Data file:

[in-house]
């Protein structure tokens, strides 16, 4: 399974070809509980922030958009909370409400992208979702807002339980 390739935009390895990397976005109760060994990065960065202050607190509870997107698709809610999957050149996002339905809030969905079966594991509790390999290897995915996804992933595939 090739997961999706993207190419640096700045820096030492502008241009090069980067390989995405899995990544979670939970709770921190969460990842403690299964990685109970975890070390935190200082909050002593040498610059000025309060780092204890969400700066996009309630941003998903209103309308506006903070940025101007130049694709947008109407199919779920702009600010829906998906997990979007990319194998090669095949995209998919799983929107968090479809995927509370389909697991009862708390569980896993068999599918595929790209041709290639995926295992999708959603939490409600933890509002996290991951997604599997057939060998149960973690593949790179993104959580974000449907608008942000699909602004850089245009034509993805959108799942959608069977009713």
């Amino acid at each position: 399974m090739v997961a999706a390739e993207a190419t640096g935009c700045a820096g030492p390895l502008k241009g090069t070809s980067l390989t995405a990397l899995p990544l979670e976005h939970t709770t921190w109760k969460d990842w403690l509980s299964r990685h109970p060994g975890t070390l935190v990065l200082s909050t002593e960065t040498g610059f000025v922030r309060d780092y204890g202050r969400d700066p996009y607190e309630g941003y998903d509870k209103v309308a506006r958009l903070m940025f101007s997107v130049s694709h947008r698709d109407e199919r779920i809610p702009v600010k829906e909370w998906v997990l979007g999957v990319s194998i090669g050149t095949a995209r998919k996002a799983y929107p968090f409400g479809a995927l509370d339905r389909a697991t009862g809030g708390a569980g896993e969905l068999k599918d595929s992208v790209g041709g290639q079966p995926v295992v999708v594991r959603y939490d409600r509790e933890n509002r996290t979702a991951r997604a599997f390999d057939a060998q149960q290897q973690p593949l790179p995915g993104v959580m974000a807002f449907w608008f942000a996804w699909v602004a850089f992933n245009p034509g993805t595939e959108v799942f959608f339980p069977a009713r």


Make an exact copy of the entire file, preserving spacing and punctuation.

[in-house]
């Protein structure tokens, strides 16, 4: 399974070809509980922030958009909370409400992208979702807002339980 390739935009390895990397976005109760060994990065960065202050607190509870997107698709809610999957050149996002339905809030969905079966594991509790390999290897995915996804992933595939 090739997961999706993207190419640096700045820096030492502008241009090069980067390989995405899995990544979670939970709770921190969460990842403690299964990685109970975890070390935190200082909050002593040498610059000025309060780092204890969400700066996009309630941003998903209103309308506006903070940025101007130049694709947008109407199919779920702009600010829906998906997990979007990319194998090669095949995209998919799983929107968090479809995927509370389909697991009862708390569980896993068999599918595929790209041709290639995926295992999708959603939490409600933890509002996290991951997604599997057939060998149960973690593949790179993104959580974000449907608008942000699909602004850089245009034509993805959108799942959608069977009713």
């Amino acid at each position: 399974m090739v997961a999706a390739e993207a190419t640096g935009c700045a820096g030492p390895l502008k241009g090069t070809s980067l390989t995405a990397l899995p990544l979670e976005h939970t709770t921190w109760k969460d990842w403690l509980s299964r990685h109970p060994g975890t070390l935190v990065l200082s909050t002593e960065t040498g610059f000025v922030r309060d780092y204890g202050r969400d700066p996009y607190e309630g941003y998903d509870k209103v309308a506006r958009l903070m940025f101007s997107v130049s694709h947008r698709d109407e199919r779920i809610p702009v600010k829906e909370w998906v997990l979007g999957v990319s194998i090669g050149t095949a995209r998919k996002a799983y929107p968090f409400g479809a995927l509370d339905r389909a697991t009862g809030g708390a569980g896993e969905l068999k599918d595929s992208v790209g041709g290639q079966p995926v295992v999708v594991r959603y939490d409600r509790e933890n509002r996290t979702a991951r997604a599997f390999d057939a060998q149960q290897q973690p593949l790179p995915g993104v959580m974000a807002f449907w608008f942000a996804w699909v602004a850089f992933n245009p034509g993805t595939e959108v799942f959608f339980p069977a009713r």